The British Association for Counselling and Psychotherapy, which represents more than 60,000 mental-health professionals across England and Wales, stated earlier this month that it is “deeply sorry” that it didn’t publish an article titled “A community in traumatic stress,” as well as “for the hurt that decision has caused.”
The article, by the psychologist Sandi Mann, a senior lecturer at the University of Central Lancashire, had been slated to appear in the association’s journal Workplace. The association subsequently posted the article online.
“It will also go in the next print version of the journal,” Mann wrote on LinkedIn. “This is a very important victory against the culture of threats and intimidation that Jews are facing in the UK today.”
“When Hamas committed its horrendous massacre of approximately 1,200 Israeli civilians and abduction of over 240 men, women and children on Saturday, Oct. 7, 2023, the impact on the local Jewish communities in the UK was immediate,” Mann wrote in the journal article. “The impact of the terrorist atrocities was to send the local Jewish communities into a state of traumatic stress.”
Mental-health professionals at the Jewish Action for Mental Health, which Mann chairs, “quickly became burned out” by soaring demands following the attack, “not just to provide therapy but to speak at events, hold Zoom sessions and even to offer Zoom support to the traumatized in Israel,” she wrote. “When desperate people look to us to make them better and we can’t take away the pain, that is tough—when this happens at a mass level for so long, it can become unbearable.”
“I hope that no community in the UK ever needs to benefit from what we have learnt about mass trauma response—but if they do, we are ready to help,” Mann concluded.
Although Mann’s article noted the trauma many Muslims experience due to “the distressing deaths of Gazans caught in the crossfire in the war against Hamas,” the trade association “decided not to publish the piece over a concern around sensitivities relating to the topic,” it stated in its apology. “On reflection, this was the wrong decision.”
No explanation, accountability
“We’re truly shocked and saddened by the horrific events in Israel and Gaza. Our thoughts are with all those affected by this, particularly families who have lost loved ones,” the association wrote in its apology.
The group noted that it is important to “listen and learn when we make mistakes, so that we can do better for our members, their clients and the profession” and it noted “the impact the situation in Israel and Gaza is having on communities in the UK.”
“Dr. Mann’s article is a powerful insight into important work being carried out to support the Jewish community with trauma and deserves to be shared publicly,” it added.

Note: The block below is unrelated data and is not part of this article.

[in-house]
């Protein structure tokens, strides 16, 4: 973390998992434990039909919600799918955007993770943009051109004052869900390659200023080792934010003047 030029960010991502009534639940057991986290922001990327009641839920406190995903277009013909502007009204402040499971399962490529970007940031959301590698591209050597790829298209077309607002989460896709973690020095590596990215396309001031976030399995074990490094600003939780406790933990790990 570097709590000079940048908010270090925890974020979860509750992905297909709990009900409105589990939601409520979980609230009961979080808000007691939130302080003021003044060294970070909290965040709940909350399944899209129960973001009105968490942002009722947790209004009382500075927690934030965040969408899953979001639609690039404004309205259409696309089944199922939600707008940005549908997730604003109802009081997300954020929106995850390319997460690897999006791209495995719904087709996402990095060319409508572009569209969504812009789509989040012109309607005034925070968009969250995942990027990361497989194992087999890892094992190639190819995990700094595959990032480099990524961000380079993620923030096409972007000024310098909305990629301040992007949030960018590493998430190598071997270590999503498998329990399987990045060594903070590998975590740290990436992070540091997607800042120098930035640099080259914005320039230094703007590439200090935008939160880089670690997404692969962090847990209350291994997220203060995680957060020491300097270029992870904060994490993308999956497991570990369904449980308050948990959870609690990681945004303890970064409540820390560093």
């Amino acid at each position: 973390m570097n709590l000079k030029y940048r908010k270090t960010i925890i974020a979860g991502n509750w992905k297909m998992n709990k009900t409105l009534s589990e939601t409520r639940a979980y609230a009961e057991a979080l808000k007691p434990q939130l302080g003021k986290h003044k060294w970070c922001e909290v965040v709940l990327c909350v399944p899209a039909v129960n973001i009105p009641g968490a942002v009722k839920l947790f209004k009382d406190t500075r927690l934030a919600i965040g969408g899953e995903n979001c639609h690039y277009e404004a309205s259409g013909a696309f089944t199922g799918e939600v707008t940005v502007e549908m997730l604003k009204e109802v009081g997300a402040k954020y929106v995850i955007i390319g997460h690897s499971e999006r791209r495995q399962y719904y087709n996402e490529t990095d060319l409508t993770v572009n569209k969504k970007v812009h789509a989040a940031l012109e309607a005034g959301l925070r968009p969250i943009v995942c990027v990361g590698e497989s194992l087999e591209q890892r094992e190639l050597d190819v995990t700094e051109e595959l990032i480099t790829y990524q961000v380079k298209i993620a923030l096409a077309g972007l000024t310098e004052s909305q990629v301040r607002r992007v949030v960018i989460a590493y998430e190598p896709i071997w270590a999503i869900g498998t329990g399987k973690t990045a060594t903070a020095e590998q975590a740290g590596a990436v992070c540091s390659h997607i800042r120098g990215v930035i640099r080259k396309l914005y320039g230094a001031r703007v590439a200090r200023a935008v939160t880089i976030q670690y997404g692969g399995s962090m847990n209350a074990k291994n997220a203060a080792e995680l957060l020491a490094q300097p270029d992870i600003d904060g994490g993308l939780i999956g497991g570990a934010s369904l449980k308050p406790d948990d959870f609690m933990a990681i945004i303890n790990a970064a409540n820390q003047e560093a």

Mann, who has penned regular columns for the journal for the past decade, had called the group’s decision to publish the piece an “important victory against a trend for de-platforming the Jewish experience.”
Jewish Action for Mental Health, a registered UK charity, recently launched a new center to help communities handle the psychological impact of “mass trauma” events.
JNS asked the British Association for Counseling and Psychotherapy to elaborate on the “sensitivities relating to the topic” that it said led it to scrap the article and what, if anything, it is doing to ensure it doesn’t repeat the mistake. The group declined to comment. “We don’t have anything further to add to our original statement,” it told JNS.
Isobel Carter, a spokeswoman for the London-based Campaign Against Antisemitism told JNS that it welcomes the group’s apology, but “obviously the article should never have been blocked in the first place.”
“We have observed an alarming surge in antisemitism in all aspects of life after the brutal attack carried out by Hamas on Oct. 7,” Carter said. “Safeguarding Jewish mental health is more important now than ever. Finding expressions of Jewish trauma to be ‘insensitive’ is itself antisemitic and has no place in a tolerant society.”
Ed Horwich, CEO of Jewish Small Communities Network, which serves some 55,000 people—roughly 20% of British Jews—in 100 Jewish communities in 72 towns, told JNS that the article’s initial removal “seemed to indicate that the organization’s decision-making process was not fit for purpose.”
It appeared to be an “ill-considered, knee-jerk reaction,” Horwich said. “It also comes across as a failure to follow their own counseling methodologies in how to approach an issue when a question is posed.”
“In addition to the apology they have published, it would be good to have a statement from them saying what process they have put in place to prevent such a thing from happening in the future,” he added. “Many people ‘rush to do the right thing’ and in doing so thoughtlessly cause greater harm. The BACP would hardly be the only ones to have fallen into this trap.”
A former BBC Radio broadcaster, Horwich also suggested that “the extreme rhetoric repeated endlessly by some media outlets and fed constantly through algorithms in social media,” may have made it easier for the group “to fall into this trap.”
The incident reflects a wider reckoning across British society, he thinks.
“When it comes down to it, antisemitism is not a Jewish problem, it is a problem of society,” Horwich said. “It is a failure of the society we live in when antisemitism is not recognized as something that needs to be dealt with.”